Kathryn Jean Lopez: Who is Sharonell Fulton and why should she be a household name?

Andrea Picciotti-Bayer: Sharonell Fulton exemplifies selflessness. For more than 26 years, she has been a trusted and certified foster mother for needy children in Philadelphia. Partnering with Catholic Social Services’ foster-care program, Fulton has welcomed 40 needy children into her home. These children, often abused or neglected, found a safe haven at the home of Sharonell Fulton, whom they lovingly call “Meme.” They found a place where they could thrive and grow.

Beyond all this, Fulton has joined CSS and two other CSS-certified foster mothers in suing the City of Philadelphia so she can take in more foster kids. You see, the city froze referrals of needy kids to CSS for foster placement because the agency — citing Catholic teaching on the family and human sexuality — refused to endorse same-sex couples as foster parents.

Lopez: What is most troubling to you about the situation in Philadelphia?

Picciotti-Bayer: Children need loving and stable homes. In Philadelphia and across the country, abuse, addiction, and neglect have left many children living in houses of horror. The opioid crisis has only made this problem worse. Much worse. … Foster homes certified and supported by CSS go “above and beyond” to care for the children referred to them so these kids know they are loved.

Lopez: What does the City of Philadelphia hope to gain by meddling with this system?

Picciotti-Bayer: The city wants all placement agencies to accept and promote same-sex households as foster homes. They have secured compliance from 29 of the 30 foster-care placement agencies in the city, but CSS cannot comply and remain consistent with Catholic teaching. CSS suggested it would refer any same-sex couples interested in fostering children to one of these 29 agencies. City officials, however, refuse to exempt CSS from the new policy.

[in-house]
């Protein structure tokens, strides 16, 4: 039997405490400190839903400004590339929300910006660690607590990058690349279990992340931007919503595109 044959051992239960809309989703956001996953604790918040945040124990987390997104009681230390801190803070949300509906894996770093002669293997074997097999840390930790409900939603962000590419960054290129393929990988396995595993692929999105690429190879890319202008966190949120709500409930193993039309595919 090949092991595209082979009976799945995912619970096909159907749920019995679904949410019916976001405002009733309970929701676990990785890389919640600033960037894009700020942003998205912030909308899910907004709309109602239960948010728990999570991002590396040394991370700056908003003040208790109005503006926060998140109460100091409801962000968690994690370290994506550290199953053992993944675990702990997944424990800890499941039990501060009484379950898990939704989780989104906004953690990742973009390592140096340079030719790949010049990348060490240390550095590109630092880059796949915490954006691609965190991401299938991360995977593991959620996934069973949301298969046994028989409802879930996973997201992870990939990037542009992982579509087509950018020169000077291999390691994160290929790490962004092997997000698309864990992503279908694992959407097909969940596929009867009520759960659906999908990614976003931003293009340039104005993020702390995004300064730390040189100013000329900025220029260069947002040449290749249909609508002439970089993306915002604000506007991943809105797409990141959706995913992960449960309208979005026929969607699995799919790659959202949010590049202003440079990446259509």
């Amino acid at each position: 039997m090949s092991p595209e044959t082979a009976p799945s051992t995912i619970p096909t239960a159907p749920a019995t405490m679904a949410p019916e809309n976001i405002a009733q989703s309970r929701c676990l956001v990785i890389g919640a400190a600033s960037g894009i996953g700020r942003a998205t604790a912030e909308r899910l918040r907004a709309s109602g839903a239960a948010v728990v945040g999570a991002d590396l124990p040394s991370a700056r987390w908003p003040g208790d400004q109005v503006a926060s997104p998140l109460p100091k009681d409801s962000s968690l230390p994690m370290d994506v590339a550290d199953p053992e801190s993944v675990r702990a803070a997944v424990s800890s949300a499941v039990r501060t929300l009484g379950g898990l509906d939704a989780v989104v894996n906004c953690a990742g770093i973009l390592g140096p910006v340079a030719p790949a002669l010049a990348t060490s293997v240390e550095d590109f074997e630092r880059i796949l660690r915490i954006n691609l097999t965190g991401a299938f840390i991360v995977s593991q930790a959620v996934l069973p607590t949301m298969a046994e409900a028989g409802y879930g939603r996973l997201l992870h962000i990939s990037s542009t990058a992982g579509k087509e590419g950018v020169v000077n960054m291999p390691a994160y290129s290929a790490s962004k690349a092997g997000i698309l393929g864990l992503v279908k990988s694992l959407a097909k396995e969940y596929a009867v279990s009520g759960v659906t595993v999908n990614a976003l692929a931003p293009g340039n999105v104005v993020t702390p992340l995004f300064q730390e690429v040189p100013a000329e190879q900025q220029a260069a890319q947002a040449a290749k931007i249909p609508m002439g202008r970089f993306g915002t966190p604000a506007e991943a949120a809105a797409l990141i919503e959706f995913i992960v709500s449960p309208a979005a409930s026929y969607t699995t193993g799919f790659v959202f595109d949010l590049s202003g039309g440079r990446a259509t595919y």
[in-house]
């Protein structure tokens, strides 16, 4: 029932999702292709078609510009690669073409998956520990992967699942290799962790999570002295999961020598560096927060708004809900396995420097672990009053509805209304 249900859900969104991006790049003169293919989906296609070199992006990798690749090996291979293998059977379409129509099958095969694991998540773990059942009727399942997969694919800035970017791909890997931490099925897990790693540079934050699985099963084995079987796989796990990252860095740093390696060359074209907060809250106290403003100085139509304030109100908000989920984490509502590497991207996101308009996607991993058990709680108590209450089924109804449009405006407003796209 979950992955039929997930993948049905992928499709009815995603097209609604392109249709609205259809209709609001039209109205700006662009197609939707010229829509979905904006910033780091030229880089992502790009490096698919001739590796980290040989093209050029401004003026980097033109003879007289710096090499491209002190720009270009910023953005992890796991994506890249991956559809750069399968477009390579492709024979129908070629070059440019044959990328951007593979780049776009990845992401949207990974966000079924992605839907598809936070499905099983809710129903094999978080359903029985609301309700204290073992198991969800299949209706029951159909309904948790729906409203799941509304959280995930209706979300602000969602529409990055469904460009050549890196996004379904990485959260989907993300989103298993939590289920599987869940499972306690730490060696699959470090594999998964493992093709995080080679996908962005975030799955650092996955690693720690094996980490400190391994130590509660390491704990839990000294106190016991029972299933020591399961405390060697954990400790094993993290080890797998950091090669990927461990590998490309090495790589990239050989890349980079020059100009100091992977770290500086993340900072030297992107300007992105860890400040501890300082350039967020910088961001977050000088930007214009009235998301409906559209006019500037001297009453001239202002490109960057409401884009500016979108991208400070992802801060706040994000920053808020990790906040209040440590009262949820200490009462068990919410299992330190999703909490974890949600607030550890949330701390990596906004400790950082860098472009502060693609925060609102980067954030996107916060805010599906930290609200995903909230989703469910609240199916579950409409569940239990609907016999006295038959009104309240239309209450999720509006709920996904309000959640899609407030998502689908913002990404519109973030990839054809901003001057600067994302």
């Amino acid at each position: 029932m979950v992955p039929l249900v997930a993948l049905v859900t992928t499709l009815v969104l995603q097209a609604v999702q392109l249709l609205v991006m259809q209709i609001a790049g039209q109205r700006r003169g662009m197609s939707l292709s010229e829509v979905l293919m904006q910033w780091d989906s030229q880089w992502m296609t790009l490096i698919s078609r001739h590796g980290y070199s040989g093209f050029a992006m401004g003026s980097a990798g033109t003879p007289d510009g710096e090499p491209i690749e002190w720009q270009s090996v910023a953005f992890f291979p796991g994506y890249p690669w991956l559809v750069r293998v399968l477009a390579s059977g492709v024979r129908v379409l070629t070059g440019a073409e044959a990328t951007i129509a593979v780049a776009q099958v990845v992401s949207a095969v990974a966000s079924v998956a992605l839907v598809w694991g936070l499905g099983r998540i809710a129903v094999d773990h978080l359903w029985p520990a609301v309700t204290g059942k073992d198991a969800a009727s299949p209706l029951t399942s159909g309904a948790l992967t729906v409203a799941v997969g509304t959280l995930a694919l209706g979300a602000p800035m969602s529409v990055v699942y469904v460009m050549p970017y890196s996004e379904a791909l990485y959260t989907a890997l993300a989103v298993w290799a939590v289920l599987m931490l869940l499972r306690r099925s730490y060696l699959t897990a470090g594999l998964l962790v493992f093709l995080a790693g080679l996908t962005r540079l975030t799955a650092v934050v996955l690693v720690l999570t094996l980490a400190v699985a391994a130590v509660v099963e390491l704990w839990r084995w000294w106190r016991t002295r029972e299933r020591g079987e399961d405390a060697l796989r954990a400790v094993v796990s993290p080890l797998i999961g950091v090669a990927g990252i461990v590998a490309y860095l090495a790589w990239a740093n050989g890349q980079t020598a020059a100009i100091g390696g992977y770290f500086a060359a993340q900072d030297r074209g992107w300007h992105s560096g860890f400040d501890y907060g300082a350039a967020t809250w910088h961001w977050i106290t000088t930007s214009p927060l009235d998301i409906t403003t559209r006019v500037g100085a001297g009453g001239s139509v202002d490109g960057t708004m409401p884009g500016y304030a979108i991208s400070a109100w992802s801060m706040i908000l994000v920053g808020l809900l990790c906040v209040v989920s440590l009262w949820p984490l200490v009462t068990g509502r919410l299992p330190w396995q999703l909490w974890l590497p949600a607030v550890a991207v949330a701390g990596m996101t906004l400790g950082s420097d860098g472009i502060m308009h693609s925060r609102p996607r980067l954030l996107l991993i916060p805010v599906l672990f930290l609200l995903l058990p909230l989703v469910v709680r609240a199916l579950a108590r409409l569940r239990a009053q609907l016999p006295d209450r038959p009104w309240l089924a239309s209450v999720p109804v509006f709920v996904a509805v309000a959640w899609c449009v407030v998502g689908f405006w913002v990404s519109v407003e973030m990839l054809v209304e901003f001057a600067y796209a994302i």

Lopez: Why can’t Catholic Social Services simply agree to certify same-sex couples and be open to parents whose behaviors might challenge their religious beliefs?

Picciotti-Bayer: There is nothing unwelcoming about CSS’s commitment to maintain its over-100-year-old foster-care program. On the contrary, CSS wants to remain the welcoming agency it has always been and continue to meet the ever-growing needs of children. It simply wants to remain faithful to Catholic teaching on the family and human sexuality. Although no sex-same couple has ever approached CSS to become a foster parent, the agency has offered to refer any who might come to another placement agency. After all, foster-care agencies already refer couples to other agencies for all kinds of reasons.

What really is unwelcoming is the city’s refusal to accommodate faith-based organizations seeking to lend a helping hand consistent with their religious teachings. The city has effectively hung up a sign at the entrance of the Department of Human Services that reads, “Catholics need not apply.”